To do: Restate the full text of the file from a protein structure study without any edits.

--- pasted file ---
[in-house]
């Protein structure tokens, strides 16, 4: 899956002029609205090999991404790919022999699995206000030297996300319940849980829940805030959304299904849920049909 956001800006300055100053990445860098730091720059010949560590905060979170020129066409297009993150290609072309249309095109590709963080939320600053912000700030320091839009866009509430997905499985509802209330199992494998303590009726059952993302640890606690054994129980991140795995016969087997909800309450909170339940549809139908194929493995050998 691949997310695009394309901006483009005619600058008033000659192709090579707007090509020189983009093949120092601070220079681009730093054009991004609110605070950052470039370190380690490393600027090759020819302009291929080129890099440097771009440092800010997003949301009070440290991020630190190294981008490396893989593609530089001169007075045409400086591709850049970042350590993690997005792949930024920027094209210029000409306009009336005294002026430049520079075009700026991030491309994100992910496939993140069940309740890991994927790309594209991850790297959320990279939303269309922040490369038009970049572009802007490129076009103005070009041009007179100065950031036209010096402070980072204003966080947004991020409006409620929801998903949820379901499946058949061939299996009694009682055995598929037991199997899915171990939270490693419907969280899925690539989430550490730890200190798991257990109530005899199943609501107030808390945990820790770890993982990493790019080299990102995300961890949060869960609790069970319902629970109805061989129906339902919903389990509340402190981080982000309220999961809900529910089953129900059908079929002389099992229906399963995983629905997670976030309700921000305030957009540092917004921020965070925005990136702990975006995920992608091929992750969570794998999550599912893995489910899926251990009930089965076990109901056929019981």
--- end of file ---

[in-house]
């Protein structure tokens, strides 16, 4: 899956002029609205090999991404790919022999699995206000030297996300319940849980829940805030959304299904849920049909 956001800006300055100053990445860098730091720059010949560590905060979170020129066409297009993150290609072309249309095109590709963080939320600053912000700030320091839009866009509430997905499985509802209330199992494998303590009726059952993302640890606690054994129980991140795995016969087997909800309450909170339940549809139908194929493995050998 691949997310695009394309901006483009005619600058008033000659192709090579707007090509020189983009093949120092601070220079681009730093054009991004609110605070950052470039370190380690490393600027090759020819302009291929080129890099440097771009440092800010997003949301009070440290991020630190190294981008490396893989593609530089001169007075045409400086591709850049970042350590993690997005792949930024920027094209210029000409306009009336005294002026430049520079075009700026991030491309994100992910496939993140069940309740890991994927790309594209991850790297959320990279939303269309922040490369038009970049572009802007490129076009103005070009041009007179100065950031036209010096402070980072204003966080947004991020409006409620929801998903949820379901499946058949061939299996009694009682055995598929037991199997899915171990939270490693419907969280899925690539989430550490730890200190798991257990109530005899199943609501107030808390945990820790770890993982990493790019080299990102995300961890949060869960609790069970319902629970109805061989129906339902919903389990509340402190981080982000309220999961809900529910089953129900059908079929002389099992229906399963995983629905997670976030309700921000305030957009540092917004921020965070925005990136702990975006995920992608091929992750969570794998999550599912893995489910899926251990009930089965076990109901056929019981």